The Time Traveler’s Wife Review

Robert Schwentke’s adapation of the best-selling novel The Time Traveler’s Wife is a sobfest with substance

Most love stories feature two likeable leads and a series of conflicts that keep the pair apart for the majority of the narrative before fate finally brings the two lovers together. In most films the conflict is based on race, class, interfering parents, etc. Audrey Niffenegger’s The Time Traveler’s Wife, sees a couple torn apart by forces beyond their control. You see, the tall, dark and handsome man time travels. Involuntarily.

Henry DeTamble’s life is a constant emotional struggle. One minute he’s setting the table for dinner and the next he’s standing in a meadow twenty years previously. Another moment he’s in bed with his wife and then he’s being arrested for breaking and entering. Ever since his mother was killed in a car crash, Henry time travels to moments of key emotional significance. The most significant of all is that of his wife’s childhood. Clare Abshire spends her whole life waiting for Henry to show up. Once she turns 18 he stops visiting her and it’s up to her to come into his life (in his present) and sweep him off his feet. Confused yet?

The Time Traveler’s Wife is both heart-warming and heart-wrenching. Clare and Henry are clearly destined to be together but Henry’s disability keeps them from having a perfect relationship. But then what relationship is perfect? Their’s is contrasted with others in the film – that of Henry’s father and his lingering love for his late wife, Clare’s parents’ turbulent marriage and their friends’ seemingly normal marriage and children. Clare and Henry have more passion than all of the other couples put together yet although the film’s stars have great chemistry, they lack the spark that McAdams had with co-star Ryan Gosling in The Notebook.

When it comes to a good love story, I’ll admit it doesn’t take much to move me but Rachel McAdams’ captivating performance had me covered in goosebumps and I welled up on more than one occasion. She first burst onto our screens as Queen Bitch Regina George in 2004’s Mean Girls and jumped to the top of the rising starlets list following her moving portrayal of literary favourite Allie Hamilton in Nick Cassavete’s The Notebook. Since then she has played less than memorable roles in Wedding Crashers, Red Eye, The Family Stone, The Lucky Ones and State of Play but she is sure to find herself working with more top directors following this engaging role. Although we feel sorry for Henry, this is The Time Traveler’s Wife, not The Time Traveler and it is thanks to McAdams that the film works so well. She is enchanting as the young woman convincing the love of her life that they are meant to be together and she also excels in the more dramatic scenes where she wonders how much of her life she can spend waiting for her husband to reappear.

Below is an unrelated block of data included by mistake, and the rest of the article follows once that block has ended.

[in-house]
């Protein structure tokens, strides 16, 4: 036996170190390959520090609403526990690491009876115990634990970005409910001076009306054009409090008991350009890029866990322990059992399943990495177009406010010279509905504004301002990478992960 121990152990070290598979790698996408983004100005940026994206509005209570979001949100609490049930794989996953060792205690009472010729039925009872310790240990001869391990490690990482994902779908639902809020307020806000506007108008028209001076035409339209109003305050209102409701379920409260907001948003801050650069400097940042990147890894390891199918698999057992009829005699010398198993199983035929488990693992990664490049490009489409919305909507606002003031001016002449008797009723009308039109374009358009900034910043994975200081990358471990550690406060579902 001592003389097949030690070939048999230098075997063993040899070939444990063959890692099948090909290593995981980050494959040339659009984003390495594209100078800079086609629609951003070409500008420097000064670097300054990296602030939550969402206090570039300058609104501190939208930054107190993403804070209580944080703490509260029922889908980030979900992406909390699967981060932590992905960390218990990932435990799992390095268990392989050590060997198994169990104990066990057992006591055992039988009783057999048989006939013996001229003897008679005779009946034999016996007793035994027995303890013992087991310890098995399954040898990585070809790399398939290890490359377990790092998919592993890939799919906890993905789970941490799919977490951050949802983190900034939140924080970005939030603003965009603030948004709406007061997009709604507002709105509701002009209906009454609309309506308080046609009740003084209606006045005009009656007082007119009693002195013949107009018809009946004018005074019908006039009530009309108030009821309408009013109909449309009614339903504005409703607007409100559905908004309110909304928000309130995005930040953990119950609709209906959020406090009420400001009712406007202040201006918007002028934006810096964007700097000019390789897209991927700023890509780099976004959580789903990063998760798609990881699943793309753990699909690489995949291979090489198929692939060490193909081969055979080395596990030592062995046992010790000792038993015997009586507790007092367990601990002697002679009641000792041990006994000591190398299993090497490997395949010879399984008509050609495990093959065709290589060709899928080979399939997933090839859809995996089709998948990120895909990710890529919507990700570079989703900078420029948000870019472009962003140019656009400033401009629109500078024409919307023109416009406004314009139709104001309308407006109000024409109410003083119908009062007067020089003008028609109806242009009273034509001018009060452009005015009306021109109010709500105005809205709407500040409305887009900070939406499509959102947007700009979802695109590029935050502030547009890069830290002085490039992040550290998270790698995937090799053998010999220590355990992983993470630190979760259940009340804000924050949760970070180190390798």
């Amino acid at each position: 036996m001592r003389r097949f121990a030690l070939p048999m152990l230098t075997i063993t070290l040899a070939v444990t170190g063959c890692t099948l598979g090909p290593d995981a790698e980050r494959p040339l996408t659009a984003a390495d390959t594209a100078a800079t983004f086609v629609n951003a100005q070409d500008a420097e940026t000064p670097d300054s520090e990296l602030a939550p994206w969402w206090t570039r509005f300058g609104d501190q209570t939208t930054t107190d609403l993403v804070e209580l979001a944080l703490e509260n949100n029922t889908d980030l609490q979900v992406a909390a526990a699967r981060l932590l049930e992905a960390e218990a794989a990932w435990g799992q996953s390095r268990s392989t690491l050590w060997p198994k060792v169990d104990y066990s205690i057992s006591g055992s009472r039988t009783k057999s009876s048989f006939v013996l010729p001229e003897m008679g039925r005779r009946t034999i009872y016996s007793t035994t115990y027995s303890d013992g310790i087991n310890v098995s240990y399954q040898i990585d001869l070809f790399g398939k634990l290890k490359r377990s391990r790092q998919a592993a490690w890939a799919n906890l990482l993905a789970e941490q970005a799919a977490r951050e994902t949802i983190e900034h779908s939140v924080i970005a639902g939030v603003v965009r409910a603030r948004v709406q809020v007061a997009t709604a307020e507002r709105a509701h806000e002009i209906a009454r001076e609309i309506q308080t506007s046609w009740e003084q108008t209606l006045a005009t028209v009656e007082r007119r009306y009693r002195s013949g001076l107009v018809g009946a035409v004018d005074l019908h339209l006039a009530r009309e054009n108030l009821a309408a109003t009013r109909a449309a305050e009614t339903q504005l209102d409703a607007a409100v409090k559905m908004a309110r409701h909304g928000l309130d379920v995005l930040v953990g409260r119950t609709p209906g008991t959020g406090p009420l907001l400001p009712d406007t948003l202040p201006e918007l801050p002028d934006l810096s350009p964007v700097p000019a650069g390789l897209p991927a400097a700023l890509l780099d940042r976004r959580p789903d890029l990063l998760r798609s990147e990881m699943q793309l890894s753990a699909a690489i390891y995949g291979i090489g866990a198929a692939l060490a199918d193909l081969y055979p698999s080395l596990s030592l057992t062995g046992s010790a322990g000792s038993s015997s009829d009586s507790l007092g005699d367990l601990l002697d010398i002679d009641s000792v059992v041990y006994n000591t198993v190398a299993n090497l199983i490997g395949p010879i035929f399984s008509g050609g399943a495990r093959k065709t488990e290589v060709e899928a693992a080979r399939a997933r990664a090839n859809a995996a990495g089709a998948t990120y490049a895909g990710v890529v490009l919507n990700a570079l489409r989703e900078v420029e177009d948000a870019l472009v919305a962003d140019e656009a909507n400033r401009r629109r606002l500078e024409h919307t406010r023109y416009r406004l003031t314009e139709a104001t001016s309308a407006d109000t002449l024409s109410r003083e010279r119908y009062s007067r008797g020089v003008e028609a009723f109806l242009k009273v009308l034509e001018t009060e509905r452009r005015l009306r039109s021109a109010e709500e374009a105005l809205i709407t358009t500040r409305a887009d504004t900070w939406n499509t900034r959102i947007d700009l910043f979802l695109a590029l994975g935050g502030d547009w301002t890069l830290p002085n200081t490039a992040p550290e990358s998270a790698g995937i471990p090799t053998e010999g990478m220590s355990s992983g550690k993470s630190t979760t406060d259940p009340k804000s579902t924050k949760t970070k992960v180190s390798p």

Fans of the novel may be disappointed that some big scenes were cut but the film’s running time is already quite tight. Screenwriter Bruce Joe Rubin of Ghost and Deep Impact fame did well to allow plenty of time to develop the couple’s adult relationship. A lot is packed into the film’s 107 minutes leaving would-be interesting supporting characters (Charisse, Gomez, Dr Kendrick) under-written.

Those who go in expecting an epic romance will be satisfied but any men accompanying their better halves may be disappointed with the lack of science fiction. Henry’s condition is given more time in the novel and some viewers may be left with a few unanswered questions. Suspension of disbelief isn’t difficult here however as it is easy to get swept away with the magic of the movie.

Emma Farley

Updated: Sep 14, 2009

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